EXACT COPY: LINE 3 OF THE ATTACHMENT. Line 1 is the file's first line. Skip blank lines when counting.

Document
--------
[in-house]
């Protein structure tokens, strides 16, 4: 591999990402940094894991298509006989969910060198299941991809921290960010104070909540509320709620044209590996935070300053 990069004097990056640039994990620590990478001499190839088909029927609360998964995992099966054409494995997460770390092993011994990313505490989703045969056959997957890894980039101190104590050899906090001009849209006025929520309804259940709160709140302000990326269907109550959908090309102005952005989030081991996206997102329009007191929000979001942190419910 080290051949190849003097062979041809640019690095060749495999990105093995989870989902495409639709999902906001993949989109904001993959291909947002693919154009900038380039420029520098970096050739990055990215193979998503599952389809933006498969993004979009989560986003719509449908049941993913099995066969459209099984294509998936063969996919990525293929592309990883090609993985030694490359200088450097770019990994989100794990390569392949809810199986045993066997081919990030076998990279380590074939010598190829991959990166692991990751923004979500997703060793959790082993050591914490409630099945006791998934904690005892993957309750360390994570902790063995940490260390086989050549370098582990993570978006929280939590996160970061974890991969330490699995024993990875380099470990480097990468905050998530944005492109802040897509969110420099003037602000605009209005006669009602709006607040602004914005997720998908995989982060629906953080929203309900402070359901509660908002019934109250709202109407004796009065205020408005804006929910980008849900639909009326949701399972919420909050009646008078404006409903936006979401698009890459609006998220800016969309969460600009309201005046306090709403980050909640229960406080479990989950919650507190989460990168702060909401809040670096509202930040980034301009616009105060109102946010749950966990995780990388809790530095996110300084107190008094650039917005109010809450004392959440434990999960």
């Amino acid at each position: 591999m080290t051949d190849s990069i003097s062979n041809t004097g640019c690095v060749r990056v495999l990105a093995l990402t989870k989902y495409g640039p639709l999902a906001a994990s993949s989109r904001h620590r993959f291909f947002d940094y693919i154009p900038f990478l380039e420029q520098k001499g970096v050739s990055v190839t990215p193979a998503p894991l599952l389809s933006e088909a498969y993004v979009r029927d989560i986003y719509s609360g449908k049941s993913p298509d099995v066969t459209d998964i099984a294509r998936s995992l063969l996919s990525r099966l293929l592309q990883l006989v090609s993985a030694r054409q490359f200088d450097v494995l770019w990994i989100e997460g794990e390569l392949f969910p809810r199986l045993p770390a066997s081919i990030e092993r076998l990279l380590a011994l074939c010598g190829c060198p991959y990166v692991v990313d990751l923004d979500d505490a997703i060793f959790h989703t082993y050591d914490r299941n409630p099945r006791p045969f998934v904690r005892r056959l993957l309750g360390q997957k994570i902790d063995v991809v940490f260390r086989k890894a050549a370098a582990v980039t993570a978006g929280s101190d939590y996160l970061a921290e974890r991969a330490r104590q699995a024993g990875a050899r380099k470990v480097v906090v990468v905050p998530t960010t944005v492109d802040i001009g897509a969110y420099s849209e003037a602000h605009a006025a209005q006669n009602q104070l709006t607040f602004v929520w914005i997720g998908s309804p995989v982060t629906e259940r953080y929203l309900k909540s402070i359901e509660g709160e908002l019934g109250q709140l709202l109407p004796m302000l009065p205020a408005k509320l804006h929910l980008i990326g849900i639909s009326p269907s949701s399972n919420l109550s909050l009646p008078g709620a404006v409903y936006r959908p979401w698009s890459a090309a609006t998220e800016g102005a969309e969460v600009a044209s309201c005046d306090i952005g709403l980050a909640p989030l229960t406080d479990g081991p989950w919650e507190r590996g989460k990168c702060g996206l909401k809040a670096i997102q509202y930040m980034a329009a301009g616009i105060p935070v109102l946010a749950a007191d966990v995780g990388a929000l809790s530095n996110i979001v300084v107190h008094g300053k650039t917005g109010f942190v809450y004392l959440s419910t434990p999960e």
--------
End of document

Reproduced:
């Amino acid at each position: 591999m080290t051949d190849s990069i003097s062979n041809t004097g640019c690095v060749r990056v495999l990105a093995l990402t989870k989902y495409g640039p639709l999902a906001a994990s993949s989109r904001h620590r993959f291909f947002d940094y693919i154009p900038f990478l380039e420029q520098k001499g970096v050739s990055v190839t990215p193979a998503p894991l599952l389809s933006e088909a498969y993004v979009r029927d989560i986003y719509s609360g449908k049941s993913p298509d099995v066969t459209d998964i099984a294509r998936s995992l063969l996919s990525r099966l293929l592309q990883l006989v090609s993985a030694r054409q490359f200088d450097v494995l770019w990994i989100e997460g794990e390569l392949f969910p809810r199986l045993p770390a066997s081919i990030e092993r076998l990279l380590a011994l074939c010598g190829c060198p991959y990166v692991v990313d990751l923004d979500d505490a997703i060793f959790h989703t082993y050591d914490r299941n409630p099945r006791p045969f998934v904690r005892r056959l993957l309750g360390q997957k994570i902790d063995v991809v940490f260390r086989k890894a050549a370098a582990v980039t993570a978006g929280s101190d939590y996160l970061a921290e974890r991969a330490r104590q699995a024993g990875a050899r380099k470990v480097v906090v990468v905050p998530t960010t944005v492109d802040i001009g897509a969110y420099s849209e003037a602000h605009a006025a209005q006669n009602q104070l709006t607040f602004v929520w914005i997720g998908s309804p995989v982060t629906e259940r953080y929203l309900k909540s402070i359901e509660g709160e908002l019934g109250q709140l709202l109407p004796m302000l009065p205020a408005k509320l804006h929910l980008i990326g849900i639909s009326p269907s949701s399972n919420l109550s909050l009646p008078g709620a404006v409903y936006r959908p979401w698009s890459a090309a609006t998220e800016g102005a969309e969460v600009a044209s309201c005046d306090i952005g709403l980050a909640p989030l229960t406080d479990g081991p989950w919650e507190r590996g989460k990168c702060g996206l909401k809040a670096i997102q509202y930040m980034a329009a301009g616009i105060p935070v109102l946010a749950a007191d966990v995780g990388a929000l809790s530095n996110i979001v300084v107190h008094g300053k650039t917005g109010f942190v809450y004392l959440s419910t434990p999960e």